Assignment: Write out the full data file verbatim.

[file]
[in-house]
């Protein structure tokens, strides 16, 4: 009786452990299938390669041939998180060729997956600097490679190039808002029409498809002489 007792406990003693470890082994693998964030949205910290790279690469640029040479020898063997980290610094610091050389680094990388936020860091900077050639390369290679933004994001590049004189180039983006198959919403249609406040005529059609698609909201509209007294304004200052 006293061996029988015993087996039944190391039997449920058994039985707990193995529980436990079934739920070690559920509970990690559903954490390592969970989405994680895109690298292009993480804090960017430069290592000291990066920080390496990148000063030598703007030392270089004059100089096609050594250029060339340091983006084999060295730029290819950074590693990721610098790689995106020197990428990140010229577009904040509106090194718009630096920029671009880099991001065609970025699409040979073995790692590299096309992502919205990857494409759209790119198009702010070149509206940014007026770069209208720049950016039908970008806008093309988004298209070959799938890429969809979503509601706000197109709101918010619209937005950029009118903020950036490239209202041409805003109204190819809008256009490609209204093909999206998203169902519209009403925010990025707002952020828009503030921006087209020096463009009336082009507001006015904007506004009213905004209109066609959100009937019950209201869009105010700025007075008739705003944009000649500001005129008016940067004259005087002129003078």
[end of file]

[in-house]
């Protein structure tokens, strides 16, 4: 009786452990299938390669041939998180060729997956600097490679190039808002029409498809002489 007792406990003693470890082994693998964030949205910290790279690469640029040479020898063997980290610094610091050389680094990388936020860091900077050639390369290679933004994001590049004189180039983006198959919403249609406040005529059609698609909201509209007294304004200052 006293061996029988015993087996039944190391039997449920058994039985707990193995529980436990079934739920070690559920509970990690559903954490390592969970989405994680895109690298292009993480804090960017430069290592000291990066920080390496990148000063030598703007030392270089004059100089096609050594250029060339340091983006084999060295730029290819950074590693990721610098790689995106020197990428990140010229577009904040509106090194718009630096920029671009880099991001065609970025699409040979073995790692590299096309992502919205990857494409759209790119198009702010070149509206940014007026770069209208720049950016039908970008806008093309988004298209070959799938890429969809979503509601706000197109709101918010619209937005950029009118903020950036490239209202041409805003109204190819809008256009490609209204093909999206998203169902519209009403925010990025707002952020828009503030921006087209020096463009009336082009507001006015904007506004009213905004209109066609959100009937019950209201869009105010700025007075008739705003944009000649500001005129008016940067004259005087002129003078």